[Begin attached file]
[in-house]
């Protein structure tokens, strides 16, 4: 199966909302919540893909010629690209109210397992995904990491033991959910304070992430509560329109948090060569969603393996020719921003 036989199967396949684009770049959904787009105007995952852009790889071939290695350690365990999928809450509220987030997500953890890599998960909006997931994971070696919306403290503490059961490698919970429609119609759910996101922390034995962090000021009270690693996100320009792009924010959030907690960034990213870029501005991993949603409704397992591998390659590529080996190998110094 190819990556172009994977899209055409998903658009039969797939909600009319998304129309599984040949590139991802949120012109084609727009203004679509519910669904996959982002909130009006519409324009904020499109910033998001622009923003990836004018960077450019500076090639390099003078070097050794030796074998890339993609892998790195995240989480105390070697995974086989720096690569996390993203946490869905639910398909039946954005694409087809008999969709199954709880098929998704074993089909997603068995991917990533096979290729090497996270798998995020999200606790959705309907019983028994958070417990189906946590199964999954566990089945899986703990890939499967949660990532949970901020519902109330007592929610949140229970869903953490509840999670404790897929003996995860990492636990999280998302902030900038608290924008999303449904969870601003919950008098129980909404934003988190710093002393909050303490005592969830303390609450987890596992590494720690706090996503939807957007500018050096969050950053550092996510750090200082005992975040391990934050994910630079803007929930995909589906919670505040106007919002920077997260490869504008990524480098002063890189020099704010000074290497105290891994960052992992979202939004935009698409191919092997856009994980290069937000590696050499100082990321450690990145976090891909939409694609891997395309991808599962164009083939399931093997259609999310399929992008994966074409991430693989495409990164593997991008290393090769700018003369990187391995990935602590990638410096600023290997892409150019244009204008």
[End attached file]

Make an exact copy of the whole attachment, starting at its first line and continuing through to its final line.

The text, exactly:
[in-house]
């Protein structure tokens, strides 16, 4: 199966909302919540893909010629690209109210397992995904990491033991959910304070992430509560329109948090060569969603393996020719921003 036989199967396949684009770049959904787009105007995952852009790889071939290695350690365990999928809450509220987030997500953890890599998960909006997931994971070696919306403290503490059961490698919970429609119609759910996101922390034995962090000021009270690693996100320009792009924010959030907690960034990213870029501005991993949603409704397992591998390659590529080996190998110094 190819990556172009994977899209055409998903658009039969797939909600009319998304129309599984040949590139991802949120012109084609727009203004679509519910669904996959982002909130009006519409324009904020499109910033998001622009923003990836004018960077450019500076090639390099003078070097050794030796074998890339993609892998790195995240989480105390070697995974086989720096690569996390993203946490869905639910398909039946954005694409087809008999969709199954709880098929998704074993089909997603068995991917990533096979290729090497996270798998995020999200606790959705309907019983028994958070417990189906946590199964999954566990089945899986703990890939499967949660990532949970901020519902109330007592929610949140229970869903953490509840999670404790897929003996995860990492636990999280998302902030900038608290924008999303449904969870601003919950008098129980909404934003988190710093002393909050303490005592969830303390609450987890596992590494720690706090996503939807957007500018050096969050950053550092996510750090200082005992975040391990934050994910630079803007929930995909589906919670505040106007919002920077997260490869504008990524480098002063890189020099704010000074290497105290891994960052992992979202939004935009698409191919092997856009994980290069937000590696050499100082990321450690990145976090891909939409694609891997395309991808599962164009083939399931093997259609999310399929992008994966074409991430693989495409990164593997991008290393090769700018003369990187391995990935602590990638410096600023290997892409150019244009204008």